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Discussion Starter · #1 · (Edited)
I know there's 2 schools of thought on swedespeed- Lexol vs Leatherique. Well, I first bought leatherique in 2004 (the 2 gallon kit) for my 95 Volvo 850, and I've been sold ever since. In fact, it did such a great job bringing back that leather, that when I sold it with a blown engine and a front end collision, I still got $1000 for it bc the interior was "mint". Ive also used it on my mom's Lincoln, my brother's T-Bird, and my XC70. After 7 years and multiple applications, I'm FINALLY running out and may need to buy another 2 gallons.

Anyway, this is a pretty easy job, but its tedious and time consuming. It also helps if its NOT your daily driver, otherwise, be prepared to start on a saturday and finish on a sunday, and ride your bike all weekend.

That said, you will need 5 things to do this right.

1) Leatherique 2 part kit- rejuvinator oil (not really oil) and pristine clean
2) a throw-away 3" paint brush
3) a small cup
4) Microfiber towels
5) Sunlight and heat

So lets begin.

1) First, prep your car by brushing all the loose dirt and grime off the seats and out of the cracks/seams. As you can see, my pass seats look pretty good, but my driver seat is suffering from the typical bolster wear.









2) Fill your cup with rejuv oil, and use the brush to liberally apply to ALL leather surfaces in the car. This includes door panels and the leather on the instrument panel. I start with the drivers seat (worst) and go counter clockwise, and then apply a 2nd coat to JUST the drivers seat.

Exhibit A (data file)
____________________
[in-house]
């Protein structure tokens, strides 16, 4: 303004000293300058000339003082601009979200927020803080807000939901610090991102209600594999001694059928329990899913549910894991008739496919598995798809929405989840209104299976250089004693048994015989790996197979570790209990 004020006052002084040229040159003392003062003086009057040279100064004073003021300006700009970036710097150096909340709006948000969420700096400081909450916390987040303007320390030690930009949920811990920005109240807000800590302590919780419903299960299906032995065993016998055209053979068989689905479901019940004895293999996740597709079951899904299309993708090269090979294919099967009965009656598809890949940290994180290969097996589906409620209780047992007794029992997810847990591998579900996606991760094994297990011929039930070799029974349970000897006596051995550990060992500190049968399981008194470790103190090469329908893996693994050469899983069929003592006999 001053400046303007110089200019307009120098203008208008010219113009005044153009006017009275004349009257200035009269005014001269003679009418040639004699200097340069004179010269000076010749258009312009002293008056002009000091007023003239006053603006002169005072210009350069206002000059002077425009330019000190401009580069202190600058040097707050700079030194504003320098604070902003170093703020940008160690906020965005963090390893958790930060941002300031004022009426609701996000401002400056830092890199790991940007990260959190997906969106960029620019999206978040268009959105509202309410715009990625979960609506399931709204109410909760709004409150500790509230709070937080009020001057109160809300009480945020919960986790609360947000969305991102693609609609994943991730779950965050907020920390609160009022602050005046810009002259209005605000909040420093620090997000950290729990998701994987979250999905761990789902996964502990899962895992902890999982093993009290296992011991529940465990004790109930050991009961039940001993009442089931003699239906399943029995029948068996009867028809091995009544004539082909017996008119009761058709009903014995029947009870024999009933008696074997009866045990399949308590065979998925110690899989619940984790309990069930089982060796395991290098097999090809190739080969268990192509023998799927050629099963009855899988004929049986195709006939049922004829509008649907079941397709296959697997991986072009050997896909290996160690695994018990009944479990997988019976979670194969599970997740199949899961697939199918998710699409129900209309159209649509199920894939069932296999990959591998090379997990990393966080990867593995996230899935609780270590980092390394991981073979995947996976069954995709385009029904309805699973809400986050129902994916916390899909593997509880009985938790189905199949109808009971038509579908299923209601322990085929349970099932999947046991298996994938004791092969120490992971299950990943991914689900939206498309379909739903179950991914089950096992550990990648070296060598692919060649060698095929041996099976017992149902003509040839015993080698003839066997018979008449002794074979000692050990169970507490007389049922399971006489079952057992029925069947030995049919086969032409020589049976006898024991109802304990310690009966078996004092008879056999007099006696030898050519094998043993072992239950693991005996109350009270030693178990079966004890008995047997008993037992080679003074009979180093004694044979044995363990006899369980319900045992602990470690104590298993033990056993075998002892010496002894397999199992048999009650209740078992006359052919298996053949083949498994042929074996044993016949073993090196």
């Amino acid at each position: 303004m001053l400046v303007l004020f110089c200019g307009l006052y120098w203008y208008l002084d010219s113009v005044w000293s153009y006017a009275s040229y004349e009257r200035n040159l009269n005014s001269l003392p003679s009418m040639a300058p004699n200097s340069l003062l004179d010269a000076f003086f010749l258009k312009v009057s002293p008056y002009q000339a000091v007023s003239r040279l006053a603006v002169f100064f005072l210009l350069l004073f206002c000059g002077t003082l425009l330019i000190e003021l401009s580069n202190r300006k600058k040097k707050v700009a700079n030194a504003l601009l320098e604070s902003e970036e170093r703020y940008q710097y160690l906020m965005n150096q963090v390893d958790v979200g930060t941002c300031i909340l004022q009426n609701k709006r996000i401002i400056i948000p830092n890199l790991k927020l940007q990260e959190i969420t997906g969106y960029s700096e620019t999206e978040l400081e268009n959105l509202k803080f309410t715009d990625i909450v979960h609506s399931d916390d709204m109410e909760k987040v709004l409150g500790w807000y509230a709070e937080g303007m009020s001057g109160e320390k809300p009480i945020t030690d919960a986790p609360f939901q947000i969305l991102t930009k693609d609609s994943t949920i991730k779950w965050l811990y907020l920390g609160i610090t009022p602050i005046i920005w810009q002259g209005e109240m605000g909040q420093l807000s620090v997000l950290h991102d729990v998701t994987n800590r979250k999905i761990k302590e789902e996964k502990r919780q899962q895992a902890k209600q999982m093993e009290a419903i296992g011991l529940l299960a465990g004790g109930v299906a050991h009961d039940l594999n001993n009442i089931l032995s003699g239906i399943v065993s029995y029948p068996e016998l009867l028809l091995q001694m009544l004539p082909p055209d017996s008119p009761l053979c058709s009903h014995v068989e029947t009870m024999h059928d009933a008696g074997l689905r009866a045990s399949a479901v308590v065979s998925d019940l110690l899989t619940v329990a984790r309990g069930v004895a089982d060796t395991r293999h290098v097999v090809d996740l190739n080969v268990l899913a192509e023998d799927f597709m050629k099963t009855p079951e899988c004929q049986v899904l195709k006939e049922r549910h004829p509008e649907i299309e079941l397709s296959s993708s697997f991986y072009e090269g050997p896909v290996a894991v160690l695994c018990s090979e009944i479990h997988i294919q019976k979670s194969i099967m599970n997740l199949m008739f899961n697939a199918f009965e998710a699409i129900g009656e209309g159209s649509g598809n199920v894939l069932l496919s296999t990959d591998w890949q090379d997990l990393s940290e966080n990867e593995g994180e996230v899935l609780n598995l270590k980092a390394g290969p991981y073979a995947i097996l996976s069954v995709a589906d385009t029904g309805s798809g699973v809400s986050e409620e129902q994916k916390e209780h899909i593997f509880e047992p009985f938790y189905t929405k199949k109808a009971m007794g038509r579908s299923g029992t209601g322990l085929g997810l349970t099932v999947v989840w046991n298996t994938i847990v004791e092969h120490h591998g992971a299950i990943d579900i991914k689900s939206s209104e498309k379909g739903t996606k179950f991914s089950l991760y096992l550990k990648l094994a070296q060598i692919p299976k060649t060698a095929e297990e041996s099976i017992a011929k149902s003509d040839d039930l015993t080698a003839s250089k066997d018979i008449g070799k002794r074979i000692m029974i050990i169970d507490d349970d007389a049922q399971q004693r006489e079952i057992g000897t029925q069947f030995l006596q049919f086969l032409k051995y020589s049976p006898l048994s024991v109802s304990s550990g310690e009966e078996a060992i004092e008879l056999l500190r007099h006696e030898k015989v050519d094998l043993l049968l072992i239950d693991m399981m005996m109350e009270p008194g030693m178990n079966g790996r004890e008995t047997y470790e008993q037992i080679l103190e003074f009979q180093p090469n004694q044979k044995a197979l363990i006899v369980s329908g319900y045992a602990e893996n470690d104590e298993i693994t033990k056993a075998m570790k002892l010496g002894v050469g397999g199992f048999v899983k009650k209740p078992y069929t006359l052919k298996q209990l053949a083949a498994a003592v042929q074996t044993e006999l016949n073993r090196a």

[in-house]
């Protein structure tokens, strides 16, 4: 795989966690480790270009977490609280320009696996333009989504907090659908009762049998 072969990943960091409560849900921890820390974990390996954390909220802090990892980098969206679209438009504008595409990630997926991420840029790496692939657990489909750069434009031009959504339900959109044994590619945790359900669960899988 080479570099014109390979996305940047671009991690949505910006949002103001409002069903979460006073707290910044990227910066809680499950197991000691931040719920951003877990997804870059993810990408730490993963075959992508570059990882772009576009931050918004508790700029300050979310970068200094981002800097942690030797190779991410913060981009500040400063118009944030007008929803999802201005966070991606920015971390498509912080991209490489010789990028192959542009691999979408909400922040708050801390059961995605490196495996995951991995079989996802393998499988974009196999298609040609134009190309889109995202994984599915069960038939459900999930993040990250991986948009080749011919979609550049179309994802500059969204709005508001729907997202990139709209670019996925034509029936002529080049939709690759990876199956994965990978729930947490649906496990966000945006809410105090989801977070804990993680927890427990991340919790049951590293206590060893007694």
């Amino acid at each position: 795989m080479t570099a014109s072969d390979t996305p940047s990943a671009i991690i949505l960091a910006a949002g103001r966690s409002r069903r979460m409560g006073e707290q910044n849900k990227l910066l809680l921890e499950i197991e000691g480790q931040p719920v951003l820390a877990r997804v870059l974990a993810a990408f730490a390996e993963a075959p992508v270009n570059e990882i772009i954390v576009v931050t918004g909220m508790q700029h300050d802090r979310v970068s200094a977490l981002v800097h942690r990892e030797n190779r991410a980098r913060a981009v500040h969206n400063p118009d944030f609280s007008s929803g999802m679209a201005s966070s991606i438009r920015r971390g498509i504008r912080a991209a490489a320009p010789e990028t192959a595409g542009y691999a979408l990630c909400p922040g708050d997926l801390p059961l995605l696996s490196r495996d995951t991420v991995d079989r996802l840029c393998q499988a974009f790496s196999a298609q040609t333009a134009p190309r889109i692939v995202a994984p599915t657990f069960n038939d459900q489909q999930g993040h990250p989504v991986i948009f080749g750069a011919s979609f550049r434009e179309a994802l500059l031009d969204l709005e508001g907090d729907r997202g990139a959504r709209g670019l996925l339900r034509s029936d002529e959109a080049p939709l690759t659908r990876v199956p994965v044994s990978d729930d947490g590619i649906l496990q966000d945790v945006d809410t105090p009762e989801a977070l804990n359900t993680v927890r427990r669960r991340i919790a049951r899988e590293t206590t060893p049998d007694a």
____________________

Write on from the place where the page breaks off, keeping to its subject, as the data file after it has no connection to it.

3) Before you even finish, you'll notice that the oil is soaking in, leaving "dry spots" on some patches of leather. Hit these again, that means its thirsty and needs more oil to condition and clean properly.





4) Note how ugly the driver seat just got. This is normal. All the salt, sweat, dirt, etc is now basicallly MUD in the cracks of the leather. Slap some more Rejuv oil, and massage in with the brush.



Ok, thats the end of part one. This is where you roll up the windows and park in the sun to get the interior to be nice and toasty, sauna like. Go do some laundry, hit up FB, pick fights with JRL on Swedespeed, do whatever you have to do for a few hours. ;)

Later, we'll go back out, look for more dry spots, and touch them up before letting it sit over night.
 

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I'm excited to see how this turns out. Even though my interior is in pretty good shape, there are a few spots on the driver's seat that Lexol just won't help. Any idea what the result will look like with the cracks, scratches, etc. that no longer show as "Atacama?"

FYI, I probably shouldn't say this, but looking at that photo of the whole interior made me feel dirty and horney all at the same time :eek: